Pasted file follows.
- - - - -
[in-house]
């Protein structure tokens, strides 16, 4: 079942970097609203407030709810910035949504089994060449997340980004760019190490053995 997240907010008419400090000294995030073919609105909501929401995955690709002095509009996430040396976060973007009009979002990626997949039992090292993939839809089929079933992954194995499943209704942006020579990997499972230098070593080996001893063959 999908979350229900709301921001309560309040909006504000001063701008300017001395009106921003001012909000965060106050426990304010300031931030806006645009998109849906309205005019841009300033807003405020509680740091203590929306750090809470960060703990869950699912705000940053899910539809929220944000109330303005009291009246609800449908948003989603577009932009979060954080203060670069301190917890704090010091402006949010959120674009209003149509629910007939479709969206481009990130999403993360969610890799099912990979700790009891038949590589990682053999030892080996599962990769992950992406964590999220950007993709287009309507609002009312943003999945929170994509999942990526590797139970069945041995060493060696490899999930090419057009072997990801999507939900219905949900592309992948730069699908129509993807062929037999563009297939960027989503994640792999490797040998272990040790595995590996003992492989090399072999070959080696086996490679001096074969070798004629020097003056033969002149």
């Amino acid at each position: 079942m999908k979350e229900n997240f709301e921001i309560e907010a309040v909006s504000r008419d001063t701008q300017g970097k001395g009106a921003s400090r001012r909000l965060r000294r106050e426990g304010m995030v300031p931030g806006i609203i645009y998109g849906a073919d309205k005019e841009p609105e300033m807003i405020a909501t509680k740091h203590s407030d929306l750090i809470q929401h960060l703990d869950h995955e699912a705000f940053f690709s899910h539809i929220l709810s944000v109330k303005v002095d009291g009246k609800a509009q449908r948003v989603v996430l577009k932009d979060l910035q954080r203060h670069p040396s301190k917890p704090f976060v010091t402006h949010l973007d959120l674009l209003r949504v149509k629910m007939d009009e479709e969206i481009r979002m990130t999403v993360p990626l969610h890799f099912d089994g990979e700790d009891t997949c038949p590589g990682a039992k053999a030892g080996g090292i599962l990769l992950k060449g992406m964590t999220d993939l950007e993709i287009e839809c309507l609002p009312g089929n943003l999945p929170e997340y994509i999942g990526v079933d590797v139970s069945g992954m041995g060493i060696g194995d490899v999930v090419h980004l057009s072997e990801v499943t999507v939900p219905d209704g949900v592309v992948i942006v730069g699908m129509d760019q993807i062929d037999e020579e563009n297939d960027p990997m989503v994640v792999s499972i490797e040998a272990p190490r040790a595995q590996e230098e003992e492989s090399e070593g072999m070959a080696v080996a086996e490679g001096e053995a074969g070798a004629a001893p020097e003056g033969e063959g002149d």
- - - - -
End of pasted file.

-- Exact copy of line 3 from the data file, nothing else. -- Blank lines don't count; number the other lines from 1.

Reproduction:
């Amino acid at each position: 079942m999908k979350e229900n997240f709301e921001i309560e907010a309040v909006s504000r008419d001063t701008q300017g970097k001395g009106a921003s400090r001012r909000l965060r000294r106050e426990g304010m995030v300031p931030g806006i609203i645009y998109g849906a073919d309205k005019e841009p609105e300033m807003i405020a909501t509680k740091h203590s407030d929306l750090i809470q929401h960060l703990d869950h995955e699912a705000f940053f690709s899910h539809i929220l709810s944000v109330k303005v002095d009291g009246k609800a509009q449908r948003v989603v996430l577009k932009d979060l910035q954080r203060h670069p040396s301190k917890p704090f976060v010091t402006h949010l973007d959120l674009l209003r949504v149509k629910m007939d009009e479709e969206i481009r979002m990130t999403v993360p990626l969610h890799f099912d089994g990979e700790d009891t997949c038949p590589g990682a039992k053999a030892g080996g090292i599962l990769l992950k060449g992406m964590t999220d993939l950007e993709i287009e839809c309507l609002p009312g089929n943003l999945p929170e997340y994509i999942g990526v079933d590797v139970s069945g992954m041995g060493i060696g194995d490899v999930v090419h980004l057009s072997e990801v499943t999507v939900p219905d209704g949900v592309v992948i942006v730069g699908m129509d760019q993807i062929d037999e020579e563009n297939d960027p990997m989503v994640v792999s499972i490797e040998a272990p190490r040790a595995q590996e230098e003992e492989s090399e070593g072999m070959a080696v080996a086996e490679g001096e053995a074969g070798a004629a001893p020097e003056g033969e063959g002149d």